Historic Wintersburg in Huntington Beach

  • Overview
  • Details
  • Author
  • More About This Book
Named one of America's 11 Most Endangered Places in 2014 and designated a National Treasure in 2015 by the National Trust for Historic Preservation, Wintersburg Village's unique history is representative of the Japanese pioneer experience on the West Coast. Japan's post-Meiji period ended the feudal system, creating in the late 1800s social changes that prompted Japanese immigration to America. Many who settled in the Wintersburg countryside were of samurai ancestry, bringing an enterprising spirit to Orange County's businesses and farms. The village's history encompasses early aviation, archaeological discoveries, one of California's oldest Japanese missions, goldfish farming and overcoming discrimination to achieve civil liberties. Forcibly removed and incarcerated during World War II, Japanese immigrants left an indelible mark on Southern California. Absorbed by the City of Huntington Beach, Wintersburg Village remains mostly a memory. Join historian Mary F. Adams Urashima as she shares a vanishing chapter of Orange County.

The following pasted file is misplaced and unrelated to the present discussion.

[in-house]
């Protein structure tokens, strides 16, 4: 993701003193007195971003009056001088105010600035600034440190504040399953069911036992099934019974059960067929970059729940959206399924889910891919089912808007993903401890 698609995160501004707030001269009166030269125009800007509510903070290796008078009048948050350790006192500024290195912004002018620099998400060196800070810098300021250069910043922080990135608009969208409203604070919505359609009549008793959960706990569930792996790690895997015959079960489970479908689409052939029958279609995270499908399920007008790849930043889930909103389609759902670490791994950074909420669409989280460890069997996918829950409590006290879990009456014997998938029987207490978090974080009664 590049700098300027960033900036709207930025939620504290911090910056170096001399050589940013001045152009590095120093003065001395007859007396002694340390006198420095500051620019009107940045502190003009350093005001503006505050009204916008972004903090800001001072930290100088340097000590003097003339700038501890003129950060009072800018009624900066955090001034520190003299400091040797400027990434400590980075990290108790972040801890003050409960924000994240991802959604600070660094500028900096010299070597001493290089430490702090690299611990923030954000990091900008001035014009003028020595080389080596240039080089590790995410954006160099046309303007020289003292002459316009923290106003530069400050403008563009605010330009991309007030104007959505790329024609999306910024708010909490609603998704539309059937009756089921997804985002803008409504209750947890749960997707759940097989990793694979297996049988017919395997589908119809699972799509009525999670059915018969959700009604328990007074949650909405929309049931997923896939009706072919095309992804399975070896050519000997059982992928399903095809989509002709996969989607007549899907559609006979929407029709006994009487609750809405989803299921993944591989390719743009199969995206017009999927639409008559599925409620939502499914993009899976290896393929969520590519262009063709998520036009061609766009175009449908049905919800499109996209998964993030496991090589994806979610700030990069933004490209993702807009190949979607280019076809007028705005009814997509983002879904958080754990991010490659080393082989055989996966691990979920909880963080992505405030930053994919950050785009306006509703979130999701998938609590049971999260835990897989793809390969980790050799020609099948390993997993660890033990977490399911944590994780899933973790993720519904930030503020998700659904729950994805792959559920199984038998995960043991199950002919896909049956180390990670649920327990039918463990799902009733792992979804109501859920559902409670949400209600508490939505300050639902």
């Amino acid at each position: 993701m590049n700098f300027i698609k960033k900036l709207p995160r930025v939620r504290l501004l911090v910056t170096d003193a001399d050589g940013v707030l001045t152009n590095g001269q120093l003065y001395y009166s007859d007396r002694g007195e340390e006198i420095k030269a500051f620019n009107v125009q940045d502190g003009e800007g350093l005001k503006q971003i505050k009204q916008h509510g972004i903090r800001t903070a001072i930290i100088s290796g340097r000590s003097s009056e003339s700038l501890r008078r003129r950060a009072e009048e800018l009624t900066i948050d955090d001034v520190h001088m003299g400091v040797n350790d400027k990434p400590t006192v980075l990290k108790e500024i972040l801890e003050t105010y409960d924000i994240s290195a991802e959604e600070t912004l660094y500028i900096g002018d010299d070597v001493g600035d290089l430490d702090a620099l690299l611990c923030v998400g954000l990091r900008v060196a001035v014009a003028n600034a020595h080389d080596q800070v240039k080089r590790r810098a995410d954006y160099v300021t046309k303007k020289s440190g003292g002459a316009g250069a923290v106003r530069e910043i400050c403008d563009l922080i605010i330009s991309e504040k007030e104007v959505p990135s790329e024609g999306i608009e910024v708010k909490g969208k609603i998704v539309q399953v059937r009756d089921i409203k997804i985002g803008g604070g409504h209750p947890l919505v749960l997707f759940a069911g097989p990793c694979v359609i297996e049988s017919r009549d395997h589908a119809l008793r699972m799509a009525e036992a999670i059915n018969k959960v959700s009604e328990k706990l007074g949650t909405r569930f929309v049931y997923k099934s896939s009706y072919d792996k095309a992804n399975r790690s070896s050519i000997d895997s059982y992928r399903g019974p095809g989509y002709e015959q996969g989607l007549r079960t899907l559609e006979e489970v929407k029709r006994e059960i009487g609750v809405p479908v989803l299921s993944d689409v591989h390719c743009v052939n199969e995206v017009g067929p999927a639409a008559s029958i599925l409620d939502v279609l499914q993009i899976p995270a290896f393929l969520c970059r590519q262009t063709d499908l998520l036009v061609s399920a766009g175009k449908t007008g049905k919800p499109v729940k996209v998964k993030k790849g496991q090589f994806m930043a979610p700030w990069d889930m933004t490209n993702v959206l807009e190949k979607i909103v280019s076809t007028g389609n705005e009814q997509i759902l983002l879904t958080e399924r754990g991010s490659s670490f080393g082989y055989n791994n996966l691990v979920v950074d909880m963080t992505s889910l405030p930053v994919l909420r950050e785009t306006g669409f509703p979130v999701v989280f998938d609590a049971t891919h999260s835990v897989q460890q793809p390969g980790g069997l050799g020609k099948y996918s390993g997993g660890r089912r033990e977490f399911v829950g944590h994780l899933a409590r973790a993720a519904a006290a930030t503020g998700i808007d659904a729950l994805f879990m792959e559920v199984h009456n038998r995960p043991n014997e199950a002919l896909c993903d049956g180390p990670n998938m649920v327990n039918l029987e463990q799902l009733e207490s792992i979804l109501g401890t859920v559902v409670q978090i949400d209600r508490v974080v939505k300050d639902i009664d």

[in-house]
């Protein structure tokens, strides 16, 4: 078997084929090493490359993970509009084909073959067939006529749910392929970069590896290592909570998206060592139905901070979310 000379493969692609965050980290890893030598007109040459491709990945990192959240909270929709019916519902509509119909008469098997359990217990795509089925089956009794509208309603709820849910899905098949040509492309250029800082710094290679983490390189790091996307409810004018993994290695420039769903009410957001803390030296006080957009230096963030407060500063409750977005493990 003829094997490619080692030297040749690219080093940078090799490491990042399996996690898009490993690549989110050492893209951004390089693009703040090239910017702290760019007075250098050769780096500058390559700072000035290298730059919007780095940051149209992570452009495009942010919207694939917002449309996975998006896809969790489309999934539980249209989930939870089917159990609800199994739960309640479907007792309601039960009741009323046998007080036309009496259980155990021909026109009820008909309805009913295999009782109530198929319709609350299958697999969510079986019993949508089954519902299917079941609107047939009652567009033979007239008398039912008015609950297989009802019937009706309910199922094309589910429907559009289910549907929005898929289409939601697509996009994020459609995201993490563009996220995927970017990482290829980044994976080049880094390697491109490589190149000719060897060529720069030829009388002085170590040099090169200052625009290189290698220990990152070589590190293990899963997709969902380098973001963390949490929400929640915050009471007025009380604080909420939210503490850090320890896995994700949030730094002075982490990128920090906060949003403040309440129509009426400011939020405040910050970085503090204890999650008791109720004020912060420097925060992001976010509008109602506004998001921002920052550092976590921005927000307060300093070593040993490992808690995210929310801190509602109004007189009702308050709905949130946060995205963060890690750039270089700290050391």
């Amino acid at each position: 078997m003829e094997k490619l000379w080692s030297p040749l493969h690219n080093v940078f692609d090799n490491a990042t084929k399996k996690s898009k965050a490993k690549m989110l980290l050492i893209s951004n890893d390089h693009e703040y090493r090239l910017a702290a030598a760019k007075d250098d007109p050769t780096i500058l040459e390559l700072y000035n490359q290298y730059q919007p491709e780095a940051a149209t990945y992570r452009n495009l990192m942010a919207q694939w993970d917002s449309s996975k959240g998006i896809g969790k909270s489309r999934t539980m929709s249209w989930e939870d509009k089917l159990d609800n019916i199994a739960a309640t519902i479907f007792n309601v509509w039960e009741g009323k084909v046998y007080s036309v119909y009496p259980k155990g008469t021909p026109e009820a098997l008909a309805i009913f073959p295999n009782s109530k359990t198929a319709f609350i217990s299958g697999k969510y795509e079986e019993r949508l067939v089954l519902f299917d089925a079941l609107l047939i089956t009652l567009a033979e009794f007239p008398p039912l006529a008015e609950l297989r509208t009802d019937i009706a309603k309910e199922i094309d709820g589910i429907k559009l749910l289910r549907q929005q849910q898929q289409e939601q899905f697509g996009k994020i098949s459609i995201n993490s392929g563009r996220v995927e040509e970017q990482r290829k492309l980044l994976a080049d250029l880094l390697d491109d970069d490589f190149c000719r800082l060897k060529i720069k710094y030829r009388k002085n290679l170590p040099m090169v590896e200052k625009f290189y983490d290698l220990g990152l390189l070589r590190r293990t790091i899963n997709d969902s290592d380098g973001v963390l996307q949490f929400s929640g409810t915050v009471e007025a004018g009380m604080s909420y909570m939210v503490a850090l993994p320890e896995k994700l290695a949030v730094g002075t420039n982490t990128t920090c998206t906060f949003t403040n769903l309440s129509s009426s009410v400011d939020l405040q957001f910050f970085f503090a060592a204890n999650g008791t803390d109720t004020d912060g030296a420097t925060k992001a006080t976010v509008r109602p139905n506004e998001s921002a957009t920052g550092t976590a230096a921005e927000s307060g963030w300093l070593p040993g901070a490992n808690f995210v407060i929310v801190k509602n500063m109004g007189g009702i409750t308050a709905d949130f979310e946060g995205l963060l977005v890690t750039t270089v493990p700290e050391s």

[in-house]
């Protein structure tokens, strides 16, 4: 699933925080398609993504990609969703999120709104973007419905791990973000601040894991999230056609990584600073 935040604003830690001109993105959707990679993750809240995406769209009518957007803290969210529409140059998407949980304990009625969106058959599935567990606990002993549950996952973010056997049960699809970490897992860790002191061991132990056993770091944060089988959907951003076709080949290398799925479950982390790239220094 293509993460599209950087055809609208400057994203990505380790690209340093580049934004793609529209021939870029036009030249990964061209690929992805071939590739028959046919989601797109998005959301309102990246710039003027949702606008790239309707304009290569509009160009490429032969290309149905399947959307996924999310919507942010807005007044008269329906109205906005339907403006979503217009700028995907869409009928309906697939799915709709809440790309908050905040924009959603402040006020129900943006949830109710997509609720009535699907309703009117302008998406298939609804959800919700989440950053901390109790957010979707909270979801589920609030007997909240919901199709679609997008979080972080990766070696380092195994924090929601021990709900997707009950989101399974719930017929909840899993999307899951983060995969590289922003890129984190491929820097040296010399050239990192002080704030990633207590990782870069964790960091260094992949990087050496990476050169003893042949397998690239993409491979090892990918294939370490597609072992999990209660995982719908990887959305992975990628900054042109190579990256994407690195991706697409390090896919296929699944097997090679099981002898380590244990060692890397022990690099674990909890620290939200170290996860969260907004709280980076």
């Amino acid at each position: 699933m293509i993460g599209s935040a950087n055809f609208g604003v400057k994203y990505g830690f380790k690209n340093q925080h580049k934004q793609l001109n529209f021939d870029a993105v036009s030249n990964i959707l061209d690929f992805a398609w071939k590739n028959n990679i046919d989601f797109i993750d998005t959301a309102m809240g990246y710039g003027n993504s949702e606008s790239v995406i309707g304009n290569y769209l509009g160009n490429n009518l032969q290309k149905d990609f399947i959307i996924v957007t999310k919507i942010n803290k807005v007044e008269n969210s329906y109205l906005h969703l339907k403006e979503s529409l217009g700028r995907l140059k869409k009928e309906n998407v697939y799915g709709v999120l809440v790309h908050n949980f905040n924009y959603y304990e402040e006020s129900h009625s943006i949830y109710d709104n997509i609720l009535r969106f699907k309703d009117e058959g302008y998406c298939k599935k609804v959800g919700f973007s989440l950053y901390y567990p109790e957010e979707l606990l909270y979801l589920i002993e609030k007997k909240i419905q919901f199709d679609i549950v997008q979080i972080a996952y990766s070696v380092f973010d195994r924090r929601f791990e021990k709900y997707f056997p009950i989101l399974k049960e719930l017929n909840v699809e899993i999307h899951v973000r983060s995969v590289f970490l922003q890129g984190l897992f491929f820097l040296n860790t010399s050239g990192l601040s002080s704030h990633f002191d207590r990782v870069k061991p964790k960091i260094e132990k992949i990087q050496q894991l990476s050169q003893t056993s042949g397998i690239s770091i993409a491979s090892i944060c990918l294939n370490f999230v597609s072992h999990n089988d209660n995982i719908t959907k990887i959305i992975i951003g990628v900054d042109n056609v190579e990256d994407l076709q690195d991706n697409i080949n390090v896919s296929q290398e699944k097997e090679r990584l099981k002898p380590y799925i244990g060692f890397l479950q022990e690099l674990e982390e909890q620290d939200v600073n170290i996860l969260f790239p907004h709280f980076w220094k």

ISBN: 9781626193116
Format: Paperback
Publisher: The History Press
State: California
Series: Brief History
Images: 90
Pages: 208
Dimensions: 6 (w) x 9 (h)
Mary Adams Urashima is a former journalist, with thirty years' experience in media and public affairs. She has been involved in local and regional governmental issues, environmental and land use projects and major infrastructure projects. She authors two local history blogs, Historic Wintersburg and Historic Huntington Beach, and chairs the community effort to preserve the property known as "Historic Wintersburg." She has served as a political appointee and chamber of commerce president.
More About This Book